Reinhard Schwarz-Schilling

Reinhard Schwarz-Schilling

born on 9/5/1904 in Hannover, Niedersachsen, Germany

died in 1985 in Berlin, Germany

Reinhard Schwarz-Schilling

From Wikipedia, the free encyclopedia.

Reinhard Schwarz-Schilling (May 9, 1904 in Hanover December 9, 1985 in Berlin) was a German composer.

The son of a chemical manufacturer, Schwarz-Schilling embarked upon his musical studies in 1922, first in Munich and later in Cologne, with several extended breaks in Italy. From 1927 to 1929, he studied under Heinrich Kaminski, who also taught Carl Orff. In 1938, he obtained a teaching position at the Musikhochschule in Berlin (now the Berlin University of the Arts).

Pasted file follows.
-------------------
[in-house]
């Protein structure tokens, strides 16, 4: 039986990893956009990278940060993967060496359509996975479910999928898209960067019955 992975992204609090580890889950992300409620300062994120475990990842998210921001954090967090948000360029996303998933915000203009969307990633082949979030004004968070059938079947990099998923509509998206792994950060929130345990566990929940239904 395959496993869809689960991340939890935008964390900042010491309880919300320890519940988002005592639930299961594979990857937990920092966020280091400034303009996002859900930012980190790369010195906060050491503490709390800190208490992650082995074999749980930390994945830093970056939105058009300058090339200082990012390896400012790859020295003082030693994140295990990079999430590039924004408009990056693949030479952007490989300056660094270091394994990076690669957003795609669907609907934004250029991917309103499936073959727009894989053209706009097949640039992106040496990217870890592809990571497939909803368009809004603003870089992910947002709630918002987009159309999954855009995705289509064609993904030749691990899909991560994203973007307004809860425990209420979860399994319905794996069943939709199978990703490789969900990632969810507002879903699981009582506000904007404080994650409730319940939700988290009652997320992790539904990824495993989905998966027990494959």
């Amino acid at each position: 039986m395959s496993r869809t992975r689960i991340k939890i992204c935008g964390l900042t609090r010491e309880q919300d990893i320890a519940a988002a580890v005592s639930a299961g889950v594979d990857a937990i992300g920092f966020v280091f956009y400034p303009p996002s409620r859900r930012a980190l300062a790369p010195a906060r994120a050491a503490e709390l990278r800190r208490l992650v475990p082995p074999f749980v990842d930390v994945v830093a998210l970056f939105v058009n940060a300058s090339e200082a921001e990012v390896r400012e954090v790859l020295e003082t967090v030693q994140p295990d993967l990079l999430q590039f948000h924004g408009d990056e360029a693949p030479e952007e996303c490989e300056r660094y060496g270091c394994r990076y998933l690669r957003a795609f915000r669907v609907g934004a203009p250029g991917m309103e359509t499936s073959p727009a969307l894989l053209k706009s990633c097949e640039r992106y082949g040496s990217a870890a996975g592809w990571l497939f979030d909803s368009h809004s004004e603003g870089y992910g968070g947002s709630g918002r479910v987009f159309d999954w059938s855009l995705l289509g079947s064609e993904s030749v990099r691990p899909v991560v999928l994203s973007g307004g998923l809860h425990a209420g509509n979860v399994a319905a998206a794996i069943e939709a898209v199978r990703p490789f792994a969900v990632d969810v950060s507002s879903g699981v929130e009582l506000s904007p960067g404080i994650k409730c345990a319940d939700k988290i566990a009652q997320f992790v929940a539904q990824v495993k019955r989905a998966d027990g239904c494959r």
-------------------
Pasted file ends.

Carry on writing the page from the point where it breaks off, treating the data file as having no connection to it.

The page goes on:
A devout Catholic, Schwarz-Schilling's music was often inspired by religious and spiritual themes. His tonal language follows in the tradition of Johann Sebastian Bach and is strongly influenced by that of his teacher Heinrich Kaminski. His best known work is the Cantata Die Botschaft ("The Commission"), composed between 1979 and 1982, although he also composed a wide range of orchestral, chamber and choral works. His Symphony in C major(1963), Sinfonia diatonica (1957) & Introduction & Fugue for string orchestra,(1948) have been recorded on Naxos Cd #8.570435 (2008). His son is the German politician Christian Schwarz-Schilling.

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